First Ride: 2011 Honda PCX: Sporty Four-Stroke Scooter Targets Youth

  • AUTHOR
    Cycle World
  • POSTED
    Sep 10, 2010
  • POSTED IN
    Street

By: Don Canet

From a head-on full frontal view, Honda’s new-for-2011 PCX scooter can be easily mistaken for a pintsized sport bike. While that fun visual trick may make an approaching PCX rider look like an adult straddling a Shetland pony or, better yet, a street-legal NSR125, the PCX is in fact a roomy midsize scooter, packing solid performance and fresh styling. Big Red has targeted a younger audience with the $3399 PCX, pricing the 125cc liquid-cooled four-stroke $1100 below that of its own retro-styled SH150i.

As the first 2011 model-year rollout for American Honda , the all-new PCX made its splash with motoscribes gathered at a recent intro staged in Manhattan Beach, California. I saddled up and rocked the PCX off its center stand with little effort and found its novice-friendly 29.9-inch seat height allows firm footing at stops. A thumb of the starter but-ton brings the engine to life with all the complexity of flicking on a light switch. Programmed Fuel Injection (PGM-FI) with automatic enrichment makes for a smooth and quiet idle on cold startups and delivers ultra-fluid forward motion as power is applied through the Honda V-Matic automatic transmission. With no hand clutch or foot shifter for a rider to fuss with, the PCX’s twist-and-go operation is very intuitive even for a total newbie such as the wobbler riding Allie two-up on a scooter in a recent episode of “The Bachelorette” reality TV show; um, don’t ask!

For me, the PCX’s handling proved very light, yet its stability was competent, aided by 14-inch wheels that are larger than what’s typical for scooters in this one’s class. Along a level stretch of the Pacific Coast Highway, I counted up to “15 potato” in my head while accelerating from a standstill to an indicated top speed of 56 mph. Slowing the 280-pound machine (with a full fuel load) is handled by a combined braking system that links the rear drum to a 220mm single front disc. The front brake allows independent operation, while squeezing the hand lever for the rear also smoothly applies CBS action at the front.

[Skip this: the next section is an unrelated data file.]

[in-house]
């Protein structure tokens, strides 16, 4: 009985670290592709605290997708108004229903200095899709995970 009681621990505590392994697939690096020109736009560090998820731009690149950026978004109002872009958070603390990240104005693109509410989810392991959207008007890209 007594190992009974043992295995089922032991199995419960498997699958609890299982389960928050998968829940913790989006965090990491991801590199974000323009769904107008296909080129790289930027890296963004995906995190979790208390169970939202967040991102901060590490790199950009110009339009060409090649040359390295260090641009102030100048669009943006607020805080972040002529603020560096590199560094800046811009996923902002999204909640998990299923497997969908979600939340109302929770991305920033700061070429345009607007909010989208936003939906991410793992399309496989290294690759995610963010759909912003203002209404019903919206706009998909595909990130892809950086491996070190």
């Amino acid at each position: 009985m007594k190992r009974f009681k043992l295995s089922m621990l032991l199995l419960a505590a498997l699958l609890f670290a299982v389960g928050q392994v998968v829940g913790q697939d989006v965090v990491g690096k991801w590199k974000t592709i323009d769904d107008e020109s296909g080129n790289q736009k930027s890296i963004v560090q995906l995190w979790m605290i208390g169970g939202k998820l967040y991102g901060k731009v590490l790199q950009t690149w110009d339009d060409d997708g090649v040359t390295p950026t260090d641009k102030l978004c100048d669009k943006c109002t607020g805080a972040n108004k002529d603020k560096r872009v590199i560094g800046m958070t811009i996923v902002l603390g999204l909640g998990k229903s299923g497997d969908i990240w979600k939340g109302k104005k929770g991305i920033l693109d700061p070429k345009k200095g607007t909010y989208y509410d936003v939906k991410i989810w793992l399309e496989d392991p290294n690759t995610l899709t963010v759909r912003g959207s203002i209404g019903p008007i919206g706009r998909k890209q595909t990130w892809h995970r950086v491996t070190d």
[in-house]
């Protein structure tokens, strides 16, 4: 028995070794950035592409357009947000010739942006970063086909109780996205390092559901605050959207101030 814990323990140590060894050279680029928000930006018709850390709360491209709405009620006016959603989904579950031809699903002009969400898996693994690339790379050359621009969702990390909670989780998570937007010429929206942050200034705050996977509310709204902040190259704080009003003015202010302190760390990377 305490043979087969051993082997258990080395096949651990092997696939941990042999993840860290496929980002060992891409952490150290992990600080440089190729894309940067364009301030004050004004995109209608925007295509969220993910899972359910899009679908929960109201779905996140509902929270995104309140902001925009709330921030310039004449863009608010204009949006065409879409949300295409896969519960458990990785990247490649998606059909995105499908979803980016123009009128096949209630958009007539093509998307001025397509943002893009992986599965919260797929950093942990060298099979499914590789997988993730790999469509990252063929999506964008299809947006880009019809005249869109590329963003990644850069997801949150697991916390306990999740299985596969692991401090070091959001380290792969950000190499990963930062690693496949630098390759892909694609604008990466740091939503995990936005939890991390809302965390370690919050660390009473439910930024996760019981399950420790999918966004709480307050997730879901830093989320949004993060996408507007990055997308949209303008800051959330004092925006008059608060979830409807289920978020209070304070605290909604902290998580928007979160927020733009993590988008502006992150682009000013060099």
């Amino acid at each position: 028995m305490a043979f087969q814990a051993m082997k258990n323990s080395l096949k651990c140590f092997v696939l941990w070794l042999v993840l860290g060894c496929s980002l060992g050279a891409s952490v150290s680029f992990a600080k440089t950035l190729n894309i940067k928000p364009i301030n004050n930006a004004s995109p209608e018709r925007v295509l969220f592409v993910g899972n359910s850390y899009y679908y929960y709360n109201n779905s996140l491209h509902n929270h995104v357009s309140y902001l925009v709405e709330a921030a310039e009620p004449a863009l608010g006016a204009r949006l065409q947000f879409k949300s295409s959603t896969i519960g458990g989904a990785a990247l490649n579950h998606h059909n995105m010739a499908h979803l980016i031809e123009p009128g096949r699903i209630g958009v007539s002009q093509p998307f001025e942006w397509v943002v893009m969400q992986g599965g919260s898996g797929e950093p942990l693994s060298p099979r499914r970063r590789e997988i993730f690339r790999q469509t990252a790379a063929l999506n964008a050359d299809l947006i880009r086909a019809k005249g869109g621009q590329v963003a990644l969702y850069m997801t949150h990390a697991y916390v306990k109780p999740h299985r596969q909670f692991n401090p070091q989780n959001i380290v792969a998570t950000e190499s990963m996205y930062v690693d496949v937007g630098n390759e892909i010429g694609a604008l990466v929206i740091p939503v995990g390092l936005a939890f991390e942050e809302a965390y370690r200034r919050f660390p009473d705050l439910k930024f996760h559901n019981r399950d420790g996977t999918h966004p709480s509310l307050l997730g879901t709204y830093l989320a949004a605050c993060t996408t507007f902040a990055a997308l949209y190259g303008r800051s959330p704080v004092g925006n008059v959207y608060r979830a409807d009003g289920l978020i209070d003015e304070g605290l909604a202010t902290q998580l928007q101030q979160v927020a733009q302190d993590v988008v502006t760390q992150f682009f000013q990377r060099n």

I experienced the full benefit of the nimble PCX while squirting about on surface streets exploring the beach town. Resting on the side stand while parked on a steep incline proved the worth of the parking brake, which is cleverly set via a pull knob. Another luxury feature is the two-way rocker toggle that pops open the locking seat and gas filler access door. The 25-liter under seat storage area can swallow a full-face helmet and jacket, and there’s also the added convenience of a glove box in the dash.

Fun, convenient, fuel-efficient transportation in an inspiring, sporty wrap is what the PCX package delivers. Its 1.6-gallon fuel capacity and claimed 110-mpg estimated fuel economy give Gen-X 176 good reasons to jump on the PC bandwagon with a green mode of transpo.

Originally published in the July 2010 issue of Cycle World

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